We have three especially great resources for the Localization Roundup today. The first is about how to design a strategy for testing localized software or web applications. The second is actually not an article; it’s a tool for you to evaluate the market opportunities for your website around the world. The final article is about how to prepare your source language files for the translation process. It includes two steps which many people don’t know about but which can lead to much better outcomes.
Build a Strategy for Localization Testing
Localization testing is the oft neglected, yet always vital, last step of the localization process. Localization testing refers to the process of having people test your application in its new language to make sure that everything looks good and works properly.
There are myriads of potential errors to watch for when doing localization testing—such as inappropriate translations, text that is too long for the interface, text that didn’t get translated for some reason, and many other such errors.
This article explains who should do localization testing, how to do localization testing, and what to look for.
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(Plus, get a free UTM parameter tool for creating and organizing your UTM codes. [Click the button above to get your own copy.])
Think with Google | Market Finder
Use this tool to help you determine the best regions for you to target with your website. Discover opportunities for international expansion.
You could figure out some of the best markets for your product by doing the legwork yourself. (Read our article on how to find the right languages to localize into here.) But Google’s Market Finder is an excellent supplementary tool to help you uncover new opporunities.
Enter your URL, and hit the button.
After you get your potential market results, you can use the tools there to help you formulate a business plan. According to the site:
Every successful global business needs a watertight marketing plan. What is the best language to advertise in? Which devices are your customers using and what’s the best way to reach them? We’ll help you make your marketing decisions with data and customer insights, and suggest the best tools to put it all into action.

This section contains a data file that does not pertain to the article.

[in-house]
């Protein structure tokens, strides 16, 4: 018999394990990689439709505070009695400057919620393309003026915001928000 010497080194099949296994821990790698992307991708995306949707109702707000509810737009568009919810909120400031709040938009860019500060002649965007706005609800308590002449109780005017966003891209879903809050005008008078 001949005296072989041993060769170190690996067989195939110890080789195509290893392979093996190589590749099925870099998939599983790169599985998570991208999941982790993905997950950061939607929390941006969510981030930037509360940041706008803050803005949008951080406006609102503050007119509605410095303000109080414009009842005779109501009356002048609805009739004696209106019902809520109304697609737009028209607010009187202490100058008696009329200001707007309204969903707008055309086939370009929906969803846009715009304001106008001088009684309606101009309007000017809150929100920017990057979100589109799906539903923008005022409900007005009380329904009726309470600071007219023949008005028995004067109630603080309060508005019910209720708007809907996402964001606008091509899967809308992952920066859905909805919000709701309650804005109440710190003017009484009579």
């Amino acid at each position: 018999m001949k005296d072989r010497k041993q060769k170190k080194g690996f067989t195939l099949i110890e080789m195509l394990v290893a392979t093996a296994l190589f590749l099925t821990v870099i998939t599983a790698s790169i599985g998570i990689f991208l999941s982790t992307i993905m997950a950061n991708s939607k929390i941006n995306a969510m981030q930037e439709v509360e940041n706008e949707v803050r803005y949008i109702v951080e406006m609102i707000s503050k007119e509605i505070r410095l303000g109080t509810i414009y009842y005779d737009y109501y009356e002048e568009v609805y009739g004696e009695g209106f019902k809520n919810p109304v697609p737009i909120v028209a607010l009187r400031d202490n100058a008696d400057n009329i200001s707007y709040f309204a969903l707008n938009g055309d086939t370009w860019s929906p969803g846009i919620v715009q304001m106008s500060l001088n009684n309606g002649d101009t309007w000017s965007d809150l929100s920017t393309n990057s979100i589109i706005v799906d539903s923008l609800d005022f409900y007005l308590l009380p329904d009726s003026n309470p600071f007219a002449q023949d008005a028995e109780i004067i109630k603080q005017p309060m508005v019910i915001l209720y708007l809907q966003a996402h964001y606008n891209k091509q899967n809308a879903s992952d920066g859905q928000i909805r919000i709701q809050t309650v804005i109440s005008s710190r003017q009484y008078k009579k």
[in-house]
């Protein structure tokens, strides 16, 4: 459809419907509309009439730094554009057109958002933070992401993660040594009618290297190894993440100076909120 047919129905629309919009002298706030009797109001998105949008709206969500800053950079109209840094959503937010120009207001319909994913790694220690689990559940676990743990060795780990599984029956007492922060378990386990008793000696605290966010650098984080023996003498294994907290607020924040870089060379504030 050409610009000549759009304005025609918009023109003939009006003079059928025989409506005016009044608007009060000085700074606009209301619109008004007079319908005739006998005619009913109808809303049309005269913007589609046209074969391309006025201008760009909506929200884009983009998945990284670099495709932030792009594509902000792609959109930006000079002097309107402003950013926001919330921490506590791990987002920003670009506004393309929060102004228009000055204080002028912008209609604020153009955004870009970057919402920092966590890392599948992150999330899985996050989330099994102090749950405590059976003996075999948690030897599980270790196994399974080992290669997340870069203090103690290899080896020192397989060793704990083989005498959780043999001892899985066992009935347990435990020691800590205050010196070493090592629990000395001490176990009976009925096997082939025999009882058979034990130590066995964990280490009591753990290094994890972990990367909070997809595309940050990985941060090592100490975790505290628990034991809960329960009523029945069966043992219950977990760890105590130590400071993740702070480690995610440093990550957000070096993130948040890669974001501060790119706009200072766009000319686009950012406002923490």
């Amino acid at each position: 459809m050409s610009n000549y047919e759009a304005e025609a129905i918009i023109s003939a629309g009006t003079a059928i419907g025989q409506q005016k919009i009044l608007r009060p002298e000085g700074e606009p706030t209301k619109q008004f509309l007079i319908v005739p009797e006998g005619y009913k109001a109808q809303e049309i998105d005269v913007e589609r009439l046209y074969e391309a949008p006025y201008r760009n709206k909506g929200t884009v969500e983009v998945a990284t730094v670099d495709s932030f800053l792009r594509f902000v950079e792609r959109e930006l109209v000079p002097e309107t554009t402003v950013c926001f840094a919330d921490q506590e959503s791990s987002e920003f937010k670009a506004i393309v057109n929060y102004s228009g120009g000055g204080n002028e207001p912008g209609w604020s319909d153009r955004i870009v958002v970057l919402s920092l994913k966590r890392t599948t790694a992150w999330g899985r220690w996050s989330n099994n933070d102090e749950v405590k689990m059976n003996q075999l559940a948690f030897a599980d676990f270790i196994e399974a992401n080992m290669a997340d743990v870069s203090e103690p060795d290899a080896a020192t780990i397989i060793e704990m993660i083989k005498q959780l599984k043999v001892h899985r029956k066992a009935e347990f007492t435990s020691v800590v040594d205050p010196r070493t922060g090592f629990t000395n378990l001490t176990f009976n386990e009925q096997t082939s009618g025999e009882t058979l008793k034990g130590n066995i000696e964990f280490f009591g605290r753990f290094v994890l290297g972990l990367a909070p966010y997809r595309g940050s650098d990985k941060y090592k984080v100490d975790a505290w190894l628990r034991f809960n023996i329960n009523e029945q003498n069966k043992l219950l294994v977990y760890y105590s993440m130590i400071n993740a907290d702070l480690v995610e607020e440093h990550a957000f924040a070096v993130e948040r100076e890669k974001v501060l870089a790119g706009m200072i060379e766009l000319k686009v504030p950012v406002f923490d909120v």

Check it out here:
How to prepare a string for continuous localization in 4 steps
This is a fantastic article about the steps of localization, including preparing source text for translation or localization so that it can be localized with the most efficiency and the least chance for errors.
- Review the source text in the application so that context notes can be added to the source text for the translators. For example, a comment might be added that the word “application” refers to a software application and not a job application.
- Do a pseudotranslation. In other words the strings in the software or website are changed into alternative characters so that they can be loaded back into the software or website in order to find strings that are not in your language resource file.
- Do a machine translation. This is an optional step which may be appropriate for some types of text.
- Do a human translation. This is high quality translation that will help keep up the highest levels of user satisfaction.
The article also discusses how translators can give feedback on the source text to the developers. Often errors in the source text are found by translators. Setting up a Google Sheets Q&A sheet can allow them to easily warn developers about issues they discover. We created a template for this use, which can be downloaded here.
Read the article here:
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That’s our roundup for this week. Leave a comment below to share any great localization or translation articles you have read lately.